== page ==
The middle class in Africa


10 Responses to “The middle class in Africa”

  1. penguinchris says:

    Interesting article. I was curious about that myself – you do see what seems like middle-class Africans to us in movies sometimes, like Hotel Rwanda, but by the standard of living there that would be considered very upper-class.

    It’s very much like my experience here in Thailand. There is devastating poverty in rural Thailand, but in the cities there is a huge middle class and a very few obscenely rich. Most TV and movies is about the very upper classes (most TV and movies in the US shows the middle or upper-middle class).

  2. Lobster says:

    It was my understanding that many of these African “cyber cafes” were spam farms.

    • Anonymous says:

      I can’t speak to all of Africa, but in Ghana, anyway, the vast majority of cyber cafe users are legit folks, just trying to to check out the internets like the rest of us. Very, very few people have internet connections in their homes. In the cities, student and other young people are becoming more computer literate cyber cafes to check emails, social networking sites, etc.

  3. Producestand says:

    IDK, why in a post trying to dispel the poverty myth, the author would use the term “Africa” when describing where her(his?) parents went. “Africa” is a continent, it makes not sense to treat it like a big homogeneous country.

    Other than that, I enjoyed the article.

    • Maggie Koerth-Baker says:

      Because I don’t remember where they went, specifically. And I think they may have been in more than one country.

      • Clayton says:

        It’s often helpful to break it down by region. This might require a bit of education on your part. Most people wouldn’t say “my parents just got back from Asia” without specifying a region/section/country. With huge continents that are very problematically presented as monoliths [read: Africa], it’s worth the extra effort.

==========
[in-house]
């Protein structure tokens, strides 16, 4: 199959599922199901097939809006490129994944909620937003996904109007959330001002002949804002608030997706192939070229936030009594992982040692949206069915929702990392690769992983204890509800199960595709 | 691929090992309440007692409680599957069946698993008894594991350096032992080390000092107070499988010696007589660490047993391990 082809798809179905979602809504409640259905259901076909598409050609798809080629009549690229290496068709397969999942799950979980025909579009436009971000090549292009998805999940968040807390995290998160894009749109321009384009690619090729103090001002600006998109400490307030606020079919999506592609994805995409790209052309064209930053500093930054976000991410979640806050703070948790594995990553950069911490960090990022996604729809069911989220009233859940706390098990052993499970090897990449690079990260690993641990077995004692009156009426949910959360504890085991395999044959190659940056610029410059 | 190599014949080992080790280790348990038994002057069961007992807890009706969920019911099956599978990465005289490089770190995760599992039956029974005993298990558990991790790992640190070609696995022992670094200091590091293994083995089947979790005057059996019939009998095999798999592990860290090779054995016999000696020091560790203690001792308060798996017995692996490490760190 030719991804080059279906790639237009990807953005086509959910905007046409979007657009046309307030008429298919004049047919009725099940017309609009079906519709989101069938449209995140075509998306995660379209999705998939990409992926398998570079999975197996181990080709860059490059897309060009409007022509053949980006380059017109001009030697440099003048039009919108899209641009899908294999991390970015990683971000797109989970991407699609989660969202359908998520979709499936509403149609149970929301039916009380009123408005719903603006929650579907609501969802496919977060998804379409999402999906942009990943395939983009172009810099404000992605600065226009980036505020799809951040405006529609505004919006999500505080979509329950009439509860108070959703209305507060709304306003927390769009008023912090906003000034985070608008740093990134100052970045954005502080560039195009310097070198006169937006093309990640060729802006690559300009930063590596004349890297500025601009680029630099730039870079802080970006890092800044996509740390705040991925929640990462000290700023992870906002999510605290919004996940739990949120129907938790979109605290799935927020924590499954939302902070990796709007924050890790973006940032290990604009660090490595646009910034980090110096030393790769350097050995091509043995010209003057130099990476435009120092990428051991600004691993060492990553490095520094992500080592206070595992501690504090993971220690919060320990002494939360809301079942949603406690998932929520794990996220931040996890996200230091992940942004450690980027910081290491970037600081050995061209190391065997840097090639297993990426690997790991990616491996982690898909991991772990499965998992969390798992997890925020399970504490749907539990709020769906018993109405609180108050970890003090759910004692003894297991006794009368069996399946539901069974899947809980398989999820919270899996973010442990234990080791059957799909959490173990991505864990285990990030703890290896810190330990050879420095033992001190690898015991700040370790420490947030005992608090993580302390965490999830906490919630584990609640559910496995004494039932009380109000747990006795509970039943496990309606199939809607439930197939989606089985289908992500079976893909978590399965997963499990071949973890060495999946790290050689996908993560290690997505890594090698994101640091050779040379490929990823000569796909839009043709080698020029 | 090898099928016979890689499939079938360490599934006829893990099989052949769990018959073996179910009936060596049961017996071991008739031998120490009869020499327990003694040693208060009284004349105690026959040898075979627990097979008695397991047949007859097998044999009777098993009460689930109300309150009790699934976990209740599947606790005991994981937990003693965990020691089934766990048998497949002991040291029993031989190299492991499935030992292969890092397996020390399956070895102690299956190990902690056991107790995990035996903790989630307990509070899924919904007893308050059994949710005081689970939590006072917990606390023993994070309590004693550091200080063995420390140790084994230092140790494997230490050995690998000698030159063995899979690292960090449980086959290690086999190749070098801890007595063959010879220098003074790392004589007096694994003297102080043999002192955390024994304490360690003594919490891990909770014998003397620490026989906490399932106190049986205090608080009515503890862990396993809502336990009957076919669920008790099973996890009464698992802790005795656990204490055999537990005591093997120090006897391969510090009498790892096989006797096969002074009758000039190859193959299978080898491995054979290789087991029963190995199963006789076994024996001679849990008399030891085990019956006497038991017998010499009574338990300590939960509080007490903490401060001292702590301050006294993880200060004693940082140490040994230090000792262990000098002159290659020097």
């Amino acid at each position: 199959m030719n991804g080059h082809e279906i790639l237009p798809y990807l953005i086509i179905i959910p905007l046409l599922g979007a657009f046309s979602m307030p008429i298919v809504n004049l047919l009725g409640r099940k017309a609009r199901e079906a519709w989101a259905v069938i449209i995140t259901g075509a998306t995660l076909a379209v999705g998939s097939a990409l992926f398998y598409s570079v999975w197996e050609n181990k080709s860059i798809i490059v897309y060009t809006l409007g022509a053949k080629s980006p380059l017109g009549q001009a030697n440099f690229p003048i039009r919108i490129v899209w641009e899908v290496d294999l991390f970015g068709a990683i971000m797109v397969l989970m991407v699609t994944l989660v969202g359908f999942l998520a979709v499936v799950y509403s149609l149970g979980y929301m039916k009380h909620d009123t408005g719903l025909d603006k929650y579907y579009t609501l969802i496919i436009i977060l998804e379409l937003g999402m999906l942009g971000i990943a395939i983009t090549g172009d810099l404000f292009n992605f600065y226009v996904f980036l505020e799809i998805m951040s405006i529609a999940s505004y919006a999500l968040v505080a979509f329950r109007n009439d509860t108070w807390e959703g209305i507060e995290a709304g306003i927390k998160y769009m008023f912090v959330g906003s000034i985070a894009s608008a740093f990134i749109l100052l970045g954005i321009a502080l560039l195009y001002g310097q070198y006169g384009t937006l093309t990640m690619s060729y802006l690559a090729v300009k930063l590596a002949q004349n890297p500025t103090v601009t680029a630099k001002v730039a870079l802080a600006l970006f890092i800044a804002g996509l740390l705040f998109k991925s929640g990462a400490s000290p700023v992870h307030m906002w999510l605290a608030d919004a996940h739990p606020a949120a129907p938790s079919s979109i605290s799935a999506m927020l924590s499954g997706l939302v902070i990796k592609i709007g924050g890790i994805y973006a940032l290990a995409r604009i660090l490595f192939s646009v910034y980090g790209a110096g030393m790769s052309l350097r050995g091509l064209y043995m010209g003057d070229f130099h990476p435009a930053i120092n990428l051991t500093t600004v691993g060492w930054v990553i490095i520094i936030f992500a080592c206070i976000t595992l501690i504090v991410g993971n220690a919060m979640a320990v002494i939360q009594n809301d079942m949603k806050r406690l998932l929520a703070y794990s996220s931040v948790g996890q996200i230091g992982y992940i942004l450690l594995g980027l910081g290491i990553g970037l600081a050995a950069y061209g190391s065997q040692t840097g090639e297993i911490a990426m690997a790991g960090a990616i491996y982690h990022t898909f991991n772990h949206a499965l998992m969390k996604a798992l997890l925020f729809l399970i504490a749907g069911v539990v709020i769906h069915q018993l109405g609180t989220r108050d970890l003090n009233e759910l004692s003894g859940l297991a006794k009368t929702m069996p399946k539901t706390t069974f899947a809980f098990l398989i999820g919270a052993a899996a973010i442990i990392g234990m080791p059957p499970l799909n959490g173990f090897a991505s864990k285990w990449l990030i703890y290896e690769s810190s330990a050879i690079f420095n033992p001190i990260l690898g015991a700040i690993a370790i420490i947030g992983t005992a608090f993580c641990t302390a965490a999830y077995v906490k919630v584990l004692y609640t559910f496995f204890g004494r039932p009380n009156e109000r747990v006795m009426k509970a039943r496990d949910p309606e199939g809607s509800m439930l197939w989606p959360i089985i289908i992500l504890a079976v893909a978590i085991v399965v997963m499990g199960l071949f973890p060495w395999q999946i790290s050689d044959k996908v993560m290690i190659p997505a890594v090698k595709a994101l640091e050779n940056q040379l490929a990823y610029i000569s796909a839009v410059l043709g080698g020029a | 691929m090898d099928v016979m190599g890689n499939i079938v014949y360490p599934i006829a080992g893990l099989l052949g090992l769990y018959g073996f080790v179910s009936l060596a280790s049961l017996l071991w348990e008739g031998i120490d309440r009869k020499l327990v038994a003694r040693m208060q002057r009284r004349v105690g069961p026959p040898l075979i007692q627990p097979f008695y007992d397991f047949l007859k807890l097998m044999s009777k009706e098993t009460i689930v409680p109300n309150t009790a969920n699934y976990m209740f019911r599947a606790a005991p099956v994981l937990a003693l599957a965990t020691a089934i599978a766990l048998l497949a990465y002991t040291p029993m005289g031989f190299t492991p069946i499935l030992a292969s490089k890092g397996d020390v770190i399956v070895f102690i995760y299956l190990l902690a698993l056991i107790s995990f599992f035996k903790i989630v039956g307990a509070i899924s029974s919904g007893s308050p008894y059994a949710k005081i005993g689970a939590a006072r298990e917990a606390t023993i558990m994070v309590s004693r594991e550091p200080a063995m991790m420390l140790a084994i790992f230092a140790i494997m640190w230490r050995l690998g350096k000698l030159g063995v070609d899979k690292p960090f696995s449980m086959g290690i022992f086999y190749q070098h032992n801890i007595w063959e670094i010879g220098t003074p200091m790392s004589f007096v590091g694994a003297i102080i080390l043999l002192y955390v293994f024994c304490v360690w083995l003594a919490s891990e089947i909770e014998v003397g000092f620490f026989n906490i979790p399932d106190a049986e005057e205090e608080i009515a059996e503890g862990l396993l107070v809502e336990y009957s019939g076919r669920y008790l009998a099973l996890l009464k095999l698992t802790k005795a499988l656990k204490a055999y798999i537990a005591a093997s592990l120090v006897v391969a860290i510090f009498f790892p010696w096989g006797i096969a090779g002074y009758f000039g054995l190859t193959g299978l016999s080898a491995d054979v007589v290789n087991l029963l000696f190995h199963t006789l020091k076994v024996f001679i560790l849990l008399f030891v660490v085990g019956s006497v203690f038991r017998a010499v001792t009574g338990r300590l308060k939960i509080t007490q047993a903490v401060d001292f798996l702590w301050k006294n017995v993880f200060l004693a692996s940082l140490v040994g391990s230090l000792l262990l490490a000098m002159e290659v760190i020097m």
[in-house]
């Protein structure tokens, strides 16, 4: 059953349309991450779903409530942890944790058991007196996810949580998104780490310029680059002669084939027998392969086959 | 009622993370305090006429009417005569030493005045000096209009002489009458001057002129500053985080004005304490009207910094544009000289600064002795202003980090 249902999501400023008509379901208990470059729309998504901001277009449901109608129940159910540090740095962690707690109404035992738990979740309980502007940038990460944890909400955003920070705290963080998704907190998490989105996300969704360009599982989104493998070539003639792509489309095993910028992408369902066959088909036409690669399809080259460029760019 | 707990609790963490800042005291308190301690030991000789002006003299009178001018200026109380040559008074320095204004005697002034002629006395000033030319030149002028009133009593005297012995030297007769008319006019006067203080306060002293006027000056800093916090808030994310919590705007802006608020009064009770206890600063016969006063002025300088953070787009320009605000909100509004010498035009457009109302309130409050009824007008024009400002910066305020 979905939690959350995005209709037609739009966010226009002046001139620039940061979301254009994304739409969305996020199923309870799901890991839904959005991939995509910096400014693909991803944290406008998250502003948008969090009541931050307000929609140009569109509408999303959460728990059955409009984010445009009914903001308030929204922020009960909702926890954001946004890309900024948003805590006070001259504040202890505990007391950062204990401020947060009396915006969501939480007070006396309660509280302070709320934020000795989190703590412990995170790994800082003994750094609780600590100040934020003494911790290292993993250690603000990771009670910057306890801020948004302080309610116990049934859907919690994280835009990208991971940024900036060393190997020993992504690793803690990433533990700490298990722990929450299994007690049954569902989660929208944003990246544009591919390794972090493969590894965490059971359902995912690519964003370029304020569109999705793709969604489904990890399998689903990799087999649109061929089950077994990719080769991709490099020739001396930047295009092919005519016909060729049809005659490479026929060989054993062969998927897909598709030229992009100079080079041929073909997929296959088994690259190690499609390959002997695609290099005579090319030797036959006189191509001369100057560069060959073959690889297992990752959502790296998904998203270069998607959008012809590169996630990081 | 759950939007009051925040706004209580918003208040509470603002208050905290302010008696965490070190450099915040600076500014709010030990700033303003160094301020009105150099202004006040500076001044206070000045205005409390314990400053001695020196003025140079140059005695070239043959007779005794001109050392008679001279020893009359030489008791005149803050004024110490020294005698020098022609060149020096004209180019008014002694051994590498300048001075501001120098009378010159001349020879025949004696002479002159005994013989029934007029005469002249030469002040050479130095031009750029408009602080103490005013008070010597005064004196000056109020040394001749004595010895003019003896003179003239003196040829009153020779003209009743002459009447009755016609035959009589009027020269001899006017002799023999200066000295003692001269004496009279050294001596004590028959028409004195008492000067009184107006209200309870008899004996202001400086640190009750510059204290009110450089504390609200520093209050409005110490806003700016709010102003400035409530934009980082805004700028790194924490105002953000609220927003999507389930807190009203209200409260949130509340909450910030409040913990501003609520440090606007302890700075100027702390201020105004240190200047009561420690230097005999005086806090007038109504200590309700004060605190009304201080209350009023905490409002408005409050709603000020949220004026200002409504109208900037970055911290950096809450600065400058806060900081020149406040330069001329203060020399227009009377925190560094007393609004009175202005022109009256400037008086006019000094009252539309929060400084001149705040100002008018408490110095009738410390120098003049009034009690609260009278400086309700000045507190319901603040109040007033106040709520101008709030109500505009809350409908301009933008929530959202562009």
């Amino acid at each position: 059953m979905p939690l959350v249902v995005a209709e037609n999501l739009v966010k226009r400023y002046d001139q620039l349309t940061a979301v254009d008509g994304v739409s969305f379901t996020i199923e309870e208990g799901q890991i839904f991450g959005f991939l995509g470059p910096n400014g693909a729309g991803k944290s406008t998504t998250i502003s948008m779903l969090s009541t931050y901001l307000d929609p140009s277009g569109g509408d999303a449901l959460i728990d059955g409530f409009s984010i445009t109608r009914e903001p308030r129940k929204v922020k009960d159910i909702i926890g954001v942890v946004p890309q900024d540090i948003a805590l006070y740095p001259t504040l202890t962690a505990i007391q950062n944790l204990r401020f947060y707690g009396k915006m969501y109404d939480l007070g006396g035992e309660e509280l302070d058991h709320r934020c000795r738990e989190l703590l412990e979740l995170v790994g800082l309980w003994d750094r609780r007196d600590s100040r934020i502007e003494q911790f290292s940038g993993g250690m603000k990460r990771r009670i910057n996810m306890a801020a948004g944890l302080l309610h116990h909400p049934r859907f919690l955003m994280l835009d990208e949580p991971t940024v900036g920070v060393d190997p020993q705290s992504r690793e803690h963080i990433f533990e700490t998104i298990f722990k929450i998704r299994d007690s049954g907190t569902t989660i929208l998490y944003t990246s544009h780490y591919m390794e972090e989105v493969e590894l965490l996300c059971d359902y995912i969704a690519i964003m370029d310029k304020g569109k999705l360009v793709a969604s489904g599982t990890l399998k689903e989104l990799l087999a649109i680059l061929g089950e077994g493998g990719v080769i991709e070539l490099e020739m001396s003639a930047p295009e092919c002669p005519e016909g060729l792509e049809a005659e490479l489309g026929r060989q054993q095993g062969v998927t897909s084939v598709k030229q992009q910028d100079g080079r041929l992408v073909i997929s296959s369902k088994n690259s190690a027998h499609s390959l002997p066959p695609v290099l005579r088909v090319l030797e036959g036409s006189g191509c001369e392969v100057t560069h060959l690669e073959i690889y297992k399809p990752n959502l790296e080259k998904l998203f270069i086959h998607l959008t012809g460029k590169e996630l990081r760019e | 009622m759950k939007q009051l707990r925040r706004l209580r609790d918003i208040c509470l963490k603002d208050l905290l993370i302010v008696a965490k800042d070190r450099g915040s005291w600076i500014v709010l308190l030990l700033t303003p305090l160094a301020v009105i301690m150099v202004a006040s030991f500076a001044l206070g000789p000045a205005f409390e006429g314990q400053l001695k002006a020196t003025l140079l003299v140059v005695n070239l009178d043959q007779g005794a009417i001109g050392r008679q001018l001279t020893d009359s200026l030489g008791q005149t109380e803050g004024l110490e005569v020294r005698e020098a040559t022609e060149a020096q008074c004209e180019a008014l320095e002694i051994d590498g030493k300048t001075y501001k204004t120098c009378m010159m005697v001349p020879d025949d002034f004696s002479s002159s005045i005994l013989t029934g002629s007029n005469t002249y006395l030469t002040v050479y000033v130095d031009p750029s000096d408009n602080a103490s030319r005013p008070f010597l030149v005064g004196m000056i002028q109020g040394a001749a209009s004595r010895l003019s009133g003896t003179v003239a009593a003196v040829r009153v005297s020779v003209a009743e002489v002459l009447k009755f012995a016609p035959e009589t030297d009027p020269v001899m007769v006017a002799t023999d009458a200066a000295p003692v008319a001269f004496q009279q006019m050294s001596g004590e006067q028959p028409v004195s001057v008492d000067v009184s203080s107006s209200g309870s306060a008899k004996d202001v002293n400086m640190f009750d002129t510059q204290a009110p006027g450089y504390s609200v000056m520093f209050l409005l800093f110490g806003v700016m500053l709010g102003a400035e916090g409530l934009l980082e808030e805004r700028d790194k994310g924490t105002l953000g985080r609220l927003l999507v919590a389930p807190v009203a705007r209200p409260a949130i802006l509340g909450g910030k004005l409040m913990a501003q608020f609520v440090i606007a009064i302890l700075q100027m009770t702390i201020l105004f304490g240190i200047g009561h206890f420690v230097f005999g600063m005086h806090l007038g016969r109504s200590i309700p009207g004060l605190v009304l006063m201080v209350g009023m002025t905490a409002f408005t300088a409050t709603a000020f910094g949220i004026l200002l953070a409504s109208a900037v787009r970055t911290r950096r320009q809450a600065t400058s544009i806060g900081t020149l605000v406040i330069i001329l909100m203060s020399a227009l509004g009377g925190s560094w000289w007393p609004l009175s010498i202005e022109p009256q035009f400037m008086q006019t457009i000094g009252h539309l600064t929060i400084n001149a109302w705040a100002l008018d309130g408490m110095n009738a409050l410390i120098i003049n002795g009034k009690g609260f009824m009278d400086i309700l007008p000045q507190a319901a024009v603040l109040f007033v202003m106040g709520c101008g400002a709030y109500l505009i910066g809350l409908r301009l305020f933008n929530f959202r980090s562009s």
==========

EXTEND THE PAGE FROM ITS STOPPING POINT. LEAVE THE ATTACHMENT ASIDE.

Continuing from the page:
4. Anonymous says:

    I had a great time reading the graphic novel series Aya, which is set in late 70s Ivory Coast (highly recommended!). I heard the people there had a very hard time from eighties on with civil wars and political unrest, and have wondered how they are doing these days. It’s great to finally see the people in pictures – it’s admirable how they keep on being resilient and creative in the face of hardships.

  5. jimmy2x2x says:

    Google translation was excellent:

    Error 500 – Internal server error

    An unexpected problem occurred.
    Please try again later.

  6. Clayton says:

    Come to think of it, I don’t see much about the middle class in any continent or country, save for the U.S.

    Wonder how much of the appeal of this work for some people relates to the relative irony it has to their stereotypes.

    Also, for what it’s worth, the countries profiled are remarkably different from one another, economically and culturally.

    • Anonymous says:

      @ Clayton. There is a continent of the world called EUROPE and the middle class percentage there is not less than 90%.

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